008 iPhreaks Show – Prototypes with Ben Lachman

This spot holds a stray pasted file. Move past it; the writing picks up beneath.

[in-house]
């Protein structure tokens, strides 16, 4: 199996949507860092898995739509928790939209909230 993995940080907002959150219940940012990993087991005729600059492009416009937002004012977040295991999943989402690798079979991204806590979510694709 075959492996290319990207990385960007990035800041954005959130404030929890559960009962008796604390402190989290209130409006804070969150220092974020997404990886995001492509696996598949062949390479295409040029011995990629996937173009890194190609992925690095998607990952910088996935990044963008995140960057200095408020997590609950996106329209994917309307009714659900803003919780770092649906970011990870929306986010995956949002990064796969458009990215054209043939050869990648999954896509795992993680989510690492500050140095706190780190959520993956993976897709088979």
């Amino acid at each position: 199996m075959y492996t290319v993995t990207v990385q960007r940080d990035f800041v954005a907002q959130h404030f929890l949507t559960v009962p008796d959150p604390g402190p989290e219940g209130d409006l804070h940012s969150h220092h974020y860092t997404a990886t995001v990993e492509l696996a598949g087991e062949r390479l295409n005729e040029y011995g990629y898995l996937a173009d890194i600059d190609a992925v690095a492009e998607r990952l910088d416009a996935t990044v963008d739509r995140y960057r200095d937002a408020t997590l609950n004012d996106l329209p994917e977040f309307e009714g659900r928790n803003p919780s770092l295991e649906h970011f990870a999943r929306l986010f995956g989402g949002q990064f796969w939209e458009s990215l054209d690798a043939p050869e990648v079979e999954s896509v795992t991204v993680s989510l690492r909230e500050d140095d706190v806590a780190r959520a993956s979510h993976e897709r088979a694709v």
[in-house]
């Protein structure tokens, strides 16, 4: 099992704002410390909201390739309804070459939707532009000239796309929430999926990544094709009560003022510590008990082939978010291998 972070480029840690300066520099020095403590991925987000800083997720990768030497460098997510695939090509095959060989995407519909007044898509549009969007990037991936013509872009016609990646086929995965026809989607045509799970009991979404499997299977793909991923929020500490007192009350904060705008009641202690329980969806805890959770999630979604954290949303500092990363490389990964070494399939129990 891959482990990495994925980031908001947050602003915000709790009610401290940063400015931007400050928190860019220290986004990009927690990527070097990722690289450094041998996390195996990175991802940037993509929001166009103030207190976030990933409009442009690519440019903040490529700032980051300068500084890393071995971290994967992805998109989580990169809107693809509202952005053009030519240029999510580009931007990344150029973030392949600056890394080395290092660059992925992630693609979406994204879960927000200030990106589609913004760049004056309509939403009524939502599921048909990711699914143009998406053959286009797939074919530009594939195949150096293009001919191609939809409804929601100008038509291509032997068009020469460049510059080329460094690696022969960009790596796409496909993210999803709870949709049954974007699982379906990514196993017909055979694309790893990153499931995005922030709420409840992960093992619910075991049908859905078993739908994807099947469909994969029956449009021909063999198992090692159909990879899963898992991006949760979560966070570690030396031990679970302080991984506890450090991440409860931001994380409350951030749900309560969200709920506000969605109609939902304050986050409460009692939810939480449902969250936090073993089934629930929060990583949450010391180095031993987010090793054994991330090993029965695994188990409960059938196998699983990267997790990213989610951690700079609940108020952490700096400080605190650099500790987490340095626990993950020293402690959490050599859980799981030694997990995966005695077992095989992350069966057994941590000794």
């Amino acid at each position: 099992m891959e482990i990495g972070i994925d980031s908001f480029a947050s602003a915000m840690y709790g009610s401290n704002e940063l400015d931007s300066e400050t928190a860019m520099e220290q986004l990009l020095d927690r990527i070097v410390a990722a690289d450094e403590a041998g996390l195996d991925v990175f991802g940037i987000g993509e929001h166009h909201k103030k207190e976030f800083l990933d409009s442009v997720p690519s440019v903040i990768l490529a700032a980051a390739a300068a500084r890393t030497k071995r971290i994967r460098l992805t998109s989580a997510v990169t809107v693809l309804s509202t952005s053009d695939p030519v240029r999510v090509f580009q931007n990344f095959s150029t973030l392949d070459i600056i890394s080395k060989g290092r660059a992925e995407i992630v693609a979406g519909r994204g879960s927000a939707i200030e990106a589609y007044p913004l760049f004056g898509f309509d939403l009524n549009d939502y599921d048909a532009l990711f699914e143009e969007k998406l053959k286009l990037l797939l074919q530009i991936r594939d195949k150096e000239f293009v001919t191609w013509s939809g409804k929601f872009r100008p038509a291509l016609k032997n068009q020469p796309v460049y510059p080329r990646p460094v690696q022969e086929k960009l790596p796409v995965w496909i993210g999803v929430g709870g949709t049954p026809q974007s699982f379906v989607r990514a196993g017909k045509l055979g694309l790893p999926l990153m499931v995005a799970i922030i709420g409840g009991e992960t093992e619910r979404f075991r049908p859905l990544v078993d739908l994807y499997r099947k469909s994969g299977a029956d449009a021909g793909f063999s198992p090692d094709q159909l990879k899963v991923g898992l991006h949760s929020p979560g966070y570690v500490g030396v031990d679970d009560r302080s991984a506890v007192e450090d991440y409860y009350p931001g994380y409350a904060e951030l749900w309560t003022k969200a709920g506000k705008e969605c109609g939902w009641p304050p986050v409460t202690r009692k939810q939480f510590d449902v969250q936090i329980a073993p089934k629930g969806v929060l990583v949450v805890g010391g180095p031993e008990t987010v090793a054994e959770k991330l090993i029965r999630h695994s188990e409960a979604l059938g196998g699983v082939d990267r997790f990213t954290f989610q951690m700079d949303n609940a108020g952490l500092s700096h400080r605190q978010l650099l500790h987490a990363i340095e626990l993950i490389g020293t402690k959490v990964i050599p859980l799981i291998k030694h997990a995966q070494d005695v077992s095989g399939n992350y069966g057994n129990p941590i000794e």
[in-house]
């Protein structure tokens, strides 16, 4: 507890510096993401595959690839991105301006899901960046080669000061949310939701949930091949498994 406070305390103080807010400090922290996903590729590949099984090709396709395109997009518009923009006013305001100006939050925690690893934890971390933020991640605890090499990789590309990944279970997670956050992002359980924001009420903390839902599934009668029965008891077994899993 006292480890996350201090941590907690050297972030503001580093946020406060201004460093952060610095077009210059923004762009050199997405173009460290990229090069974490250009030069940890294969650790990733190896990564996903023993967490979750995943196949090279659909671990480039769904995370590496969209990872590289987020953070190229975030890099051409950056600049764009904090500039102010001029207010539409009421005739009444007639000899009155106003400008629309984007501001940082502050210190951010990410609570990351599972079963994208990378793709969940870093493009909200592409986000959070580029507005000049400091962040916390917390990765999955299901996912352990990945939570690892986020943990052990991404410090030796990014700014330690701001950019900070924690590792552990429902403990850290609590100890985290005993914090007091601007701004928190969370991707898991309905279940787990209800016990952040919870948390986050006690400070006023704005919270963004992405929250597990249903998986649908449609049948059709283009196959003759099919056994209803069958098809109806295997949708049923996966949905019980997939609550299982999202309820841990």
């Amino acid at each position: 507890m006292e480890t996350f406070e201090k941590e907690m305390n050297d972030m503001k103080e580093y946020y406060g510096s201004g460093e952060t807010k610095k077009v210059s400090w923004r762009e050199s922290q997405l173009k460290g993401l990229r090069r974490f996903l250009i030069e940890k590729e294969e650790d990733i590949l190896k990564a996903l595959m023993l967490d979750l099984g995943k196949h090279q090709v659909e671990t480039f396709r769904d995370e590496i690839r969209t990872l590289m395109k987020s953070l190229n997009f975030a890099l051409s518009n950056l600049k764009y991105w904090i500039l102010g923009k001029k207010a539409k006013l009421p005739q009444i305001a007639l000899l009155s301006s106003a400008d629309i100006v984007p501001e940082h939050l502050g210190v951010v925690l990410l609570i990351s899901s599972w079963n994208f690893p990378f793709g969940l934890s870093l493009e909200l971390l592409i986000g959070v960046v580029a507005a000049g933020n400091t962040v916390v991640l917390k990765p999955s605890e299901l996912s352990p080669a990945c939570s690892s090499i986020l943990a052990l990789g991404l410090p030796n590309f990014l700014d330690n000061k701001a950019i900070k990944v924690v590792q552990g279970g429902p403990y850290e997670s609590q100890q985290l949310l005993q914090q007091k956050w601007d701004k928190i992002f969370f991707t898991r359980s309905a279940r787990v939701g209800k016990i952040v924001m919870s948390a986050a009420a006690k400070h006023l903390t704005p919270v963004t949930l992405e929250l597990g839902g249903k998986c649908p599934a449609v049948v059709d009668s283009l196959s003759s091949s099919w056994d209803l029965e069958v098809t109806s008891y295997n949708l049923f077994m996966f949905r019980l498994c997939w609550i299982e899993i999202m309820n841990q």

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Panel Ben Lachman (twitter blog) Pete Hodgson (twitter github blog) Rod Schmidt (twitter github infiniteNIL) Ben Scheirman (twitter github blog NSSreencast) Charles Max Wood (twitter github Teach Me To Code Rails Ramp Up) Discussion 01:30 - Ben Lachman Introduction Acacia Tree Software Nice Mohawk SousChef Ita 03:12 - Prototyping and Mockup Tools Adobe Photoshop Pen and Paper Forecast Interface Builder Balsamiq Mockingbird Keynote Kung-Fu Graffletopia: OmniGraffle Stencils Prototypes 15:25 - What makes a good prototype 18:04 - Building a good prototype Make a prototype; not a concept Start with pen and paper 19:39 - Issues that prototyping helps you identify Discoverability Features Visibility Features 20:11 - Solving issues and sharing prototypes with clients Usability Testing Screenshots Briefs 2 27:52 - Laying out your application Code Spikes 32:43 - Prototyping for Clients 35:29 - Building Prototypes in HTML Briefs 2 37:34 - Using iPads/etc. instead of pen and paper Paper SketchBook Pro 39:09 - Buttons Picks iPhone Stencil Kit (Ben) Play by Play: Neven Mrgan | PeepCode Screencasts (Ben) Skala Preview (Ben) Xscope (Ben) UI Stencils - iPhone Sketch Pad (Rod) Screen Time (Rod) iPhone Stamp for UI Sketching - The Russians Used a Pencil (Pete) POP - Prototyping on Paper (Pete) PocketCasts (Pete) Spaced (Pete) iOctocat (Chuck) ioctocat on GitHub (Chuck) Briefs 2 (Ben L) Coworking (Ben L) Paint Code (Ben L) Bow Truss (Ben L) Next Week Interface Builder Transcript PETE: I’m trying to decide who I would rather work for... [Chuck laughs] PETE: That mob would be more interesting, but probably a little bit more scary. [This show is sponsored by The Pragmatic Studio. The Pragmatic Studio has been teaching iOS development since November of 2008. They have a 4-day hands-on course where you'll learn all the tools, APIs, and techniques to build iOS Apps with confidence and understand how all the pieces work together. They have two courses coming up: the first one is in July, from the 22nd - 25th, in Western Virginia, and you can get early registration up through June 21st; you can also sign up for their August course, and that's August 26th - 29th in Denver, Colorado, and you can get early registration through July 26th. If you want a private course for teams of 5 developers or more, you can also sign up on their website at pragmaticstudio.com.] CHUCK: Hey everybody and welcome to Episode 8 of iPhreaks! This week on our panel, we have Pete Hodgson. PETE: Hello! I'm so impressed with Charles Max Wood newest episode with or without any thinking, well done! CHUCK: I looked it up beforehand. [Pete chuckles] CHUCK: Rod Schimdt. ROD: Hello from Salt Lake! CHUCK: Ben Scheirman. BEN: Hello from hot and humid Houston! CHUCK: I'm Charles Max Wood from DevChat.tv. And we have a special guest today, and that's Ben, is it Lachman? BEN L: Yes, it is! And hello from Athens, Ohio, which is also hot and humid! Probably not as hot as Houston.. CHUCK: So you want to introduce yourself really quickly? BEN L: Yeah! I've been around the Mac and iOS dev world for about 10 or 12 years at this point; actually, I guess that would be before the iOS dev world really was around. And I write software for a couple of companies of my own. One is "Acacia Tree Software", and the other is newer and I started with a business partner in Cleveland, Ohio named Bob Cantoni and it's called "Nice Mohawk". So yeah, we write some iOS software, some Mac software, and we do contract work as well. CHUCK: Awesome. I'm a little curious before we get into what we're going to talk about, how much iOS and Mac stuff do you write as products that you sell versus client stuff that you do for other people? BEN L: We've done a fairly good job, for like a two-man shop,